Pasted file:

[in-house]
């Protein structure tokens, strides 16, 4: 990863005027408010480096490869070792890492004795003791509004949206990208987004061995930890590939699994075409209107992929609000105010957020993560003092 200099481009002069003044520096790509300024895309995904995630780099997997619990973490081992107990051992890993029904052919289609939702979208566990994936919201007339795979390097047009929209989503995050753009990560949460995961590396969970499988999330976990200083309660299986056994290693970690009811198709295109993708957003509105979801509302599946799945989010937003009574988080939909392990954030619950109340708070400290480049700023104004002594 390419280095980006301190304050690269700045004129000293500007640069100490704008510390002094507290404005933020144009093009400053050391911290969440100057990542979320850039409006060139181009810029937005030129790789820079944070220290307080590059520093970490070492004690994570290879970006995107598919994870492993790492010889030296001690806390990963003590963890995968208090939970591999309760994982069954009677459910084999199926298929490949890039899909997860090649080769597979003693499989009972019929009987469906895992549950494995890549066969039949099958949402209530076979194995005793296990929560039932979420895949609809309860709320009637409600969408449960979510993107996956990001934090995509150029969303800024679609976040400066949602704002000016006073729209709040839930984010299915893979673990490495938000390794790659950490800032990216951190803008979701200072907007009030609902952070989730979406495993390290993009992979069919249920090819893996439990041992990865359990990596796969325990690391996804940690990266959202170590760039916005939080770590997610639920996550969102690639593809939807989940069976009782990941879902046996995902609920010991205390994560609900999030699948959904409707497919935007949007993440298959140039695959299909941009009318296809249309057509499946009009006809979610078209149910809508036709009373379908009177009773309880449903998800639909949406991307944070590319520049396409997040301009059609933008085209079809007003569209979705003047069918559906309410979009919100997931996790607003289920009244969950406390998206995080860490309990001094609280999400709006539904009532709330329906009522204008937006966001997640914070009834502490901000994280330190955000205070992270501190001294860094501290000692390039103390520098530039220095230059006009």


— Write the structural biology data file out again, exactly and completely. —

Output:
[in-house]
């Protein structure tokens, strides 16, 4: 990863005027408010480096490869070792890492004795003791509004949206990208987004061995930890590939699994075409209107992929609000105010957020993560003092 200099481009002069003044520096790509300024895309995904995630780099997997619990973490081992107990051992890993029904052919289609939702979208566990994936919201007339795979390097047009929209989503995050753009990560949460995961590396969970499988999330976990200083309660299986056994290693970690009811198709295109993708957003509105979801509302599946799945989010937003009574988080939909392990954030619950109340708070400290480049700023104004002594 390419280095980006301190304050690269700045004129000293500007640069100490704008510390002094507290404005933020144009093009400053050391911290969440100057990542979320850039409006060139181009810029937005030129790789820079944070220290307080590059520093970490070492004690994570290879970006995107598919994870492993790492010889030296001690806390990963003590963890995968208090939970591999309760994982069954009677459910084999199926298929490949890039899909997860090649080769597979003693499989009972019929009987469906895992549950494995890549066969039949099958949402209530076979194995005793296990929560039932979420895949609809309860709320009637409600969408449960979510993107996956990001934090995509150029969303800024679609976040400066949602704002000016006073729209709040839930984010299915893979673990490495938000390794790659950490800032990216951190803008979701200072907007009030609902952070989730979406495993390290993009992979069919249920090819893996439990041992990865359990990596796969325990690391996804940690990266959202170590760039916005939080770590997610639920996550969102690639593809939807989940069976009782990941879902046996995902609920010991205390994560609900999030699948959904409707497919935007949007993440298959140039695959299909941009009318296809249309057509499946009009006809979610078209149910809508036709009373379908009177009773309880449903998800639909949406991307944070590319520049396409997040301009059609933008085209079809007003569209979705003047069918559906309410979009919100997931996790607003289920009244969950406390998206995080860490309990001094609280999400709006539904009532709330329906009522204008937006966001997640914070009834502490901000994280330190955000205070992270501190001294860094501290000692390039103390520098530039220095230059006009």